This lack of response to residual wetter applications is not unexpected given that the seed sown in 2018 was spatially separated from the wetting agent applications by the off-row sowing. This advantage in ground cover for all wetting agent treatments applied in 2018 remained throughout the growing season but was proportionally more important early in the season, indicating the advantage of soil wetters in promoting more consistent early establishment.
Regular pre-sowing rain events during the 2016 season did not result in expression of soil water repellence in that year and results are not presented.
At Darkan in 2017 there was no statistical improvement of yield for any treatment when compared to the nil control (Table 2). In contrast at Kojonup in 2017 there were strong yield responses to fresh wetter applications for both products. These were increased further for the in-furrow applications when both wetter products were also applied in 2016. The SE14® wetter also had significantly higher yields when it was only applied in the previous season indicating efficacy of this product can last more than 12 months. There was no such yield increase from the LureH2O® wetter treatments, despite that this product, designed for blanket application, was formulated to have a residual benefit.
Table 3: Grain yields from both sites for both seasons. Treatments not applied denoted by # symbol. Significantly different to control at p<0.05 = *, p<0.01 = **
During the 2018 season off-row sowing was attempted at both sites as this can increase the expression of water repellence. Soil conditions at Darkan resulted in almost all plots being sown on the same row as the previous season (on-row) but at Kojonup off- row sowing was achieved on all plots but for a few exceptions.
On or near-row sowing has been demonstrated to increase crop emergence on repellent soils (Kerr et al. 2017; McDonald et al. 2018). It is believed that this, coupled with the ability of canola to compensate for lower plant densities, is the reason for lower treatment responses at Darkan in 2018. At Darkan the only treatments with significant yield increases compared to the control for LureH2O® was when the treatment was applied in-furrow every year. For SE14® at Darkan yield increases were obtained for both placement techniques when applied every year and for the fresh application when applied on-furrow.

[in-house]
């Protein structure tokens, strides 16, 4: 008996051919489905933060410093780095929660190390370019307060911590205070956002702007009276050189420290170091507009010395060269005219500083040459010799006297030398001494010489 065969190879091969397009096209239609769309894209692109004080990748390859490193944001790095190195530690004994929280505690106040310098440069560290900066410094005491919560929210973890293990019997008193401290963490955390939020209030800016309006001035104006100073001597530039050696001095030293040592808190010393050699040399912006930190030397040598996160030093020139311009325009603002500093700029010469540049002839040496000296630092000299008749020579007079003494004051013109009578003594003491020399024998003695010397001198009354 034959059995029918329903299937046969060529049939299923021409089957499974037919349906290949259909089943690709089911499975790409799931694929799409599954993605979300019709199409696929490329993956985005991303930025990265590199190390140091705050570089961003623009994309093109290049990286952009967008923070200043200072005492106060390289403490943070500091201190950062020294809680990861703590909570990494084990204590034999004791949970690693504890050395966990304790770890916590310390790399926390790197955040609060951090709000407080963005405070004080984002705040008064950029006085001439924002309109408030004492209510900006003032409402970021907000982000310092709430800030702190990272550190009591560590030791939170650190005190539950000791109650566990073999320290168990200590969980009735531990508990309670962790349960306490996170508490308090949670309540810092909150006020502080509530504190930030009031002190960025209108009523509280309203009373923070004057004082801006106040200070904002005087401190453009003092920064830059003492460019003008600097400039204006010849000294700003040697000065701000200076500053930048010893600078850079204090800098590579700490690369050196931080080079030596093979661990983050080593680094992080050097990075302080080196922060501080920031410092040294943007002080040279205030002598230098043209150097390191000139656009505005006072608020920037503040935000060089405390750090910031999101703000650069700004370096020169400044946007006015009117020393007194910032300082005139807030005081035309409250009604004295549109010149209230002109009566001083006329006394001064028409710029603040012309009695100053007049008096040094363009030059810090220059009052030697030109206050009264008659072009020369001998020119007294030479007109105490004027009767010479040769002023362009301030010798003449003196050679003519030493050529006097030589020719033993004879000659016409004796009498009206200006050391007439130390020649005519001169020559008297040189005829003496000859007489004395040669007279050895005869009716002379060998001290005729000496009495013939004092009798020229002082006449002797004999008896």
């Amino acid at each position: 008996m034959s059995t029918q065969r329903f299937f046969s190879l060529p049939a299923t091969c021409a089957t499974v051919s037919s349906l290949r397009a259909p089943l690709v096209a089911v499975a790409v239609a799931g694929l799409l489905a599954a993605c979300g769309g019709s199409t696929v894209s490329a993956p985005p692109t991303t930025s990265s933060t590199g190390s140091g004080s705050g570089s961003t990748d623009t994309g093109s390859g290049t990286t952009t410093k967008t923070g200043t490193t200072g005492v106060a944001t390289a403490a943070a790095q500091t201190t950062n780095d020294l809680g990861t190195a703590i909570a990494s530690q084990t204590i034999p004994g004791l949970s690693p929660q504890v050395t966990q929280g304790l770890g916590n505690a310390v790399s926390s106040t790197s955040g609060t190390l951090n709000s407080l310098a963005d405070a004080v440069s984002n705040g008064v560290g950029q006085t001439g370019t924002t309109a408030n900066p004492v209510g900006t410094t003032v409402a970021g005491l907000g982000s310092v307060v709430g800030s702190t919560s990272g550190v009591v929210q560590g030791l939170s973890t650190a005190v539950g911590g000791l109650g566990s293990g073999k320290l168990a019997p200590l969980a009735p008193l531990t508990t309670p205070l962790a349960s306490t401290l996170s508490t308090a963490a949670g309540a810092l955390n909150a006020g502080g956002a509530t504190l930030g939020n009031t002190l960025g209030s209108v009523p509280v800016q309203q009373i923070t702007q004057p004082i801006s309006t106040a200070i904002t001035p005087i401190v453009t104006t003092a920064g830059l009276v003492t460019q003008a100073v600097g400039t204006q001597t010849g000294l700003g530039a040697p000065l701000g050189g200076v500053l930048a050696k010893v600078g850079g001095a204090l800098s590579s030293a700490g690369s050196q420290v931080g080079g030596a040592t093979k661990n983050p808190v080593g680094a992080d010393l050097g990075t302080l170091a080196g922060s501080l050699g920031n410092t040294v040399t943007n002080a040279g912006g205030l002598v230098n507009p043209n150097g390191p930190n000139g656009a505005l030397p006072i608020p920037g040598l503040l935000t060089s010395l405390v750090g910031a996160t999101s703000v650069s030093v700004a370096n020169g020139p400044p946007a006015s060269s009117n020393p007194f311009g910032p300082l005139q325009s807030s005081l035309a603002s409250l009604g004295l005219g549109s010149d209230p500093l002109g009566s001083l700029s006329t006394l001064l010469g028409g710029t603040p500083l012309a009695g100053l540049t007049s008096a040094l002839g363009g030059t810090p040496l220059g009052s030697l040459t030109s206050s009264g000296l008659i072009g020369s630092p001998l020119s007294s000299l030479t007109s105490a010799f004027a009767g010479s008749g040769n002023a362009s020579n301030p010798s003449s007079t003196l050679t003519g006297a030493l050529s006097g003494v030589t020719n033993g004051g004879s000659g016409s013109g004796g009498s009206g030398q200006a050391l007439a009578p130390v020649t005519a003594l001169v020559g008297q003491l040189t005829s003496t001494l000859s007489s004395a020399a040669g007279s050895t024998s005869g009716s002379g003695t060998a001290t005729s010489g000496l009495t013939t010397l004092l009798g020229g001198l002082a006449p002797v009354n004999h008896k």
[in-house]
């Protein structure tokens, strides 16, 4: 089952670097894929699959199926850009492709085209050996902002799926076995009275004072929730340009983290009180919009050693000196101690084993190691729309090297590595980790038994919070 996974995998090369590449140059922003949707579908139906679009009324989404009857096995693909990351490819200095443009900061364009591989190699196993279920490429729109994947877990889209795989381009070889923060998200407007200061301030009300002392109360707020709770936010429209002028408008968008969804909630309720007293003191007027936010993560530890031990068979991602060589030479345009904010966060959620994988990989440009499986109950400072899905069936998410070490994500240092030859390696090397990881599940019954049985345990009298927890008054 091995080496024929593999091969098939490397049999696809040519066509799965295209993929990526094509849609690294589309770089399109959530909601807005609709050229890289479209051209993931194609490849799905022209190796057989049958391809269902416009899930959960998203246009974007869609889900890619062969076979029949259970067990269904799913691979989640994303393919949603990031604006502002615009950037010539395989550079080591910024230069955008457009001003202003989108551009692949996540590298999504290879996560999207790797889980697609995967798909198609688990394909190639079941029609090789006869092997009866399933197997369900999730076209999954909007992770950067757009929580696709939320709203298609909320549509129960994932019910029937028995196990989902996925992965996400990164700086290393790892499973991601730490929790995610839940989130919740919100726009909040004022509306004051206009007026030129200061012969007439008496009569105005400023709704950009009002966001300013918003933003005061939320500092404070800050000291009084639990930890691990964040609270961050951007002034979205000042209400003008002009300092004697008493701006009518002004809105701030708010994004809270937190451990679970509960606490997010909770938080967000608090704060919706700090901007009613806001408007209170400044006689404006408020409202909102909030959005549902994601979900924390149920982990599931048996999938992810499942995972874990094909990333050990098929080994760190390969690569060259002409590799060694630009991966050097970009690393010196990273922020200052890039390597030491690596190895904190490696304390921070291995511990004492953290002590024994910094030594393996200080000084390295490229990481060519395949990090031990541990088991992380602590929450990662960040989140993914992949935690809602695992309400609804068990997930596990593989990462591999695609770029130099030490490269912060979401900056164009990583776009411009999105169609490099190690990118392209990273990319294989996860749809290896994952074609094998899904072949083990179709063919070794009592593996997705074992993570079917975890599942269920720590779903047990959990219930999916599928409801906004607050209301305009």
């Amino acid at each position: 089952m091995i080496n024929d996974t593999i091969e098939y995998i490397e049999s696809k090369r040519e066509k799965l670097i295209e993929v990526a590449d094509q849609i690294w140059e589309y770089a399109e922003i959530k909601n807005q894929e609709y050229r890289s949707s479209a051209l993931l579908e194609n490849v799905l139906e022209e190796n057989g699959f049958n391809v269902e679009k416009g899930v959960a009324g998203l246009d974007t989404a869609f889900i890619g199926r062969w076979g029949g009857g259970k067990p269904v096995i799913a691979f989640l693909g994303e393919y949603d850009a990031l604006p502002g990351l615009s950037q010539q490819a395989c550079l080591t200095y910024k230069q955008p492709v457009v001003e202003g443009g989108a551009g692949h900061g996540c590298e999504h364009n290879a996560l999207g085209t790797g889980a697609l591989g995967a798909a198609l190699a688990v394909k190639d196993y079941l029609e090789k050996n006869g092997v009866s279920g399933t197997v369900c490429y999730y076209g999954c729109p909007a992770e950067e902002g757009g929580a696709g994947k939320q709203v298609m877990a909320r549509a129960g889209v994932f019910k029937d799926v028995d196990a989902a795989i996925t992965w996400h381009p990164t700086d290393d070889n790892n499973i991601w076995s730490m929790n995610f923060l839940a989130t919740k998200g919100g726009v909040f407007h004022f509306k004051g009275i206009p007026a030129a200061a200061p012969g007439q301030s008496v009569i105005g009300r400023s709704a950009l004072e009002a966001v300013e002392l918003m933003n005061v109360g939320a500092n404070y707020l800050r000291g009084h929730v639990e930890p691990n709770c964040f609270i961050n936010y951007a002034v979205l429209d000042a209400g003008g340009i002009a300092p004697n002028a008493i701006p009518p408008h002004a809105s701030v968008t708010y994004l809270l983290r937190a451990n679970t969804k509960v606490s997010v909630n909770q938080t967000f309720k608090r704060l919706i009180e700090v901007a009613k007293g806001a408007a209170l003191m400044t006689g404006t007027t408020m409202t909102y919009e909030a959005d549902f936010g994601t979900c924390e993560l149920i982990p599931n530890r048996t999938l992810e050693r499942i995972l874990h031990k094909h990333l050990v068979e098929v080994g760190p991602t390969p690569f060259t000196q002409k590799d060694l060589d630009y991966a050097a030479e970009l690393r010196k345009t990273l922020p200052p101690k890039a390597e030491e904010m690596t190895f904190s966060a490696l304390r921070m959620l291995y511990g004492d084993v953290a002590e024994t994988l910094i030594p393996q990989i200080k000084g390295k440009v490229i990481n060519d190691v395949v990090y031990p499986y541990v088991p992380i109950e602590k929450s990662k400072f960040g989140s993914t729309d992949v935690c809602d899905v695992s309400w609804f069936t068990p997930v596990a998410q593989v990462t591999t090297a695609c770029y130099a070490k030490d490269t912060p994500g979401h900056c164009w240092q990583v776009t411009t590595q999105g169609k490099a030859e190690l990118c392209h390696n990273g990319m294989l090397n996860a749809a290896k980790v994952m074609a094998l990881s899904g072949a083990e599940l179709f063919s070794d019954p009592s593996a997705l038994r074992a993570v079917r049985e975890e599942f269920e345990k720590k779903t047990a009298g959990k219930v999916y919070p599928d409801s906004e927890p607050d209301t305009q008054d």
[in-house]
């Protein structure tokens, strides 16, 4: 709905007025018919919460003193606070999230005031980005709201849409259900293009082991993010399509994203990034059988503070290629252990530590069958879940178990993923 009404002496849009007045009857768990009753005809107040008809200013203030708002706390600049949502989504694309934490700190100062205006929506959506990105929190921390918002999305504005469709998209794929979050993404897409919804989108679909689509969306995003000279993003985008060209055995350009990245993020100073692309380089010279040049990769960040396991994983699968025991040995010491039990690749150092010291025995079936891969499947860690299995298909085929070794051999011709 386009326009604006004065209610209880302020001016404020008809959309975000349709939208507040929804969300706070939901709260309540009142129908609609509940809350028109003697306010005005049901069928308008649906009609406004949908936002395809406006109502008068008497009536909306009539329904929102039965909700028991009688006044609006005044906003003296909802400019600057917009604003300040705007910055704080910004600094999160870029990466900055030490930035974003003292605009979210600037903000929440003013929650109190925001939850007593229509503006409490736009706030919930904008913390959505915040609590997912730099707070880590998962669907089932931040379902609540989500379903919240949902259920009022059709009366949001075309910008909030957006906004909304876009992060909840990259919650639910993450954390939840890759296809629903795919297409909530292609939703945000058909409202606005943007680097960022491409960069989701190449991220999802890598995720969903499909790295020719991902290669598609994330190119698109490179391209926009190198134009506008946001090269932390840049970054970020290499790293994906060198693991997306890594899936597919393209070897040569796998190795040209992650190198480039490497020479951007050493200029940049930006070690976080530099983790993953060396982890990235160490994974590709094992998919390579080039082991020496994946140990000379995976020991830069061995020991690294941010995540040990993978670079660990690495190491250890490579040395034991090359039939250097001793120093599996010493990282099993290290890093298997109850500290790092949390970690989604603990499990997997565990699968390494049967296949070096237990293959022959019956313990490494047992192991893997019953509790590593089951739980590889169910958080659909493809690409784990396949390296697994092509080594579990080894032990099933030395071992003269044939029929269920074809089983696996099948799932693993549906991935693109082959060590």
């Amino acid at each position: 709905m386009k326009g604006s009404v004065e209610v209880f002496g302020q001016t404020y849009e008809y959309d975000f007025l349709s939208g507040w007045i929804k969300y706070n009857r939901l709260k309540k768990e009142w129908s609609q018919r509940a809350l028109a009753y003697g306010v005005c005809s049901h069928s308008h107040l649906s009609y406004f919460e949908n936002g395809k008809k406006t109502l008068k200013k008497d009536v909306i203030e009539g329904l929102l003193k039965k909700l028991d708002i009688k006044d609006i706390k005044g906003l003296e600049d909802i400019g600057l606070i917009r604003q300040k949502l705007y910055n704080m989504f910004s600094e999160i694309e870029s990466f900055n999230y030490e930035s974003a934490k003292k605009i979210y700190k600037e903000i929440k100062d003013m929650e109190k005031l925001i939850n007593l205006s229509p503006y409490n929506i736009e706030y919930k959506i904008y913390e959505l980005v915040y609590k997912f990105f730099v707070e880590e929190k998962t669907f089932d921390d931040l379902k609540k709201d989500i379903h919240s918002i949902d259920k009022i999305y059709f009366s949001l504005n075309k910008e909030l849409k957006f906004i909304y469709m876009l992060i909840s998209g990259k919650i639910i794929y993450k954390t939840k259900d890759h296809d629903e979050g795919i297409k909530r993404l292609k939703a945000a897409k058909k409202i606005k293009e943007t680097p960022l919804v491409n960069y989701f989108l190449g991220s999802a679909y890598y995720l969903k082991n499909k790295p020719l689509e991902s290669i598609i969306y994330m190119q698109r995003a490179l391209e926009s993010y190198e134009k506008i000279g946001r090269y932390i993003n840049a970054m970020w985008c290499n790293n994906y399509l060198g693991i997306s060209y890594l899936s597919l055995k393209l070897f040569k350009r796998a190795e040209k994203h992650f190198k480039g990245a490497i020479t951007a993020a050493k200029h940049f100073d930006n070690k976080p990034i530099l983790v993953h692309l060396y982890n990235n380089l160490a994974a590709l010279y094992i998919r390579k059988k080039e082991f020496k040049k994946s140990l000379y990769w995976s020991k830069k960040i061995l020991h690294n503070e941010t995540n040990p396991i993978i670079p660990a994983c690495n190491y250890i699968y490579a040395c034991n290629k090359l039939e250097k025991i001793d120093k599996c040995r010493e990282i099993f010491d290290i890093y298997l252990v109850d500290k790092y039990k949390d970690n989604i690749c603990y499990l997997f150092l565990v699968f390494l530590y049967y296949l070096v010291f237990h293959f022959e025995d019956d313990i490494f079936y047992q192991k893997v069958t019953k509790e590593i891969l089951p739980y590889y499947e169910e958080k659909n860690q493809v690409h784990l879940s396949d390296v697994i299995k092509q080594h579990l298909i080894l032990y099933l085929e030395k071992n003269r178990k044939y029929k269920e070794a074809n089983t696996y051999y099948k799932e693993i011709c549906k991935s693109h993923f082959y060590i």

The Kojonup site in 2018, with off-row sowing, was more responsive to freshly applied wetter treatments. In this situation, furrow placement on the inter-row was spatially separated from the 2016 and 2017 applications and it is not surprising that the freshly applied wetter had a greater effect on improving yield.
Both wetting agent products were effective in ameliorating soil water repellence at the rates used in these experiments, but the stronger yield response at Kojonup compared to Darkan highlights the variability that can be encountered in different soil types.
This research has shown that in some situations soil wetting agents can have a residual effect on crop performance over multiple seasons. This carry-over effect in responsive soils is reduced with off-row (inter-row) sowing but positive residual effects are still possible. These are unlikely to be due to seedling emergence but could be a result of improved water infiltration into the soil later in the season that can be utilised by the developing crop, but further research would be required to determine this.
Product type or soil placement technique did not have a large impact on crop response, whereas soil type and properties were important in determining responsiveness. This supports previous research that shows predicting wetting agent efficacy in any paddock with soil water repellence continues to be difficult, but responses on repellent forest gravels are typically more reliable than for other repellent soil types (Davies et al. 2019). Positive carry over effects of wetting agents were more likely with SE14® than LureH2O® but this benefit is small compared to the benefit or using either product in responsive soils.
Near or on-row sowing, like wetting agents, can assist crop establishment but the improvement in crop performance from near or on-row sowing is short lived when compared to wetting agent applications (McDonald et al. 2019).
Despite evidence that carry over effects of wetting agents are possible; crop production was maximised when wetting agents were freshly applied every season to responsive soils rather than remove wetting agent applications in seasons that are perceived to be less responsive.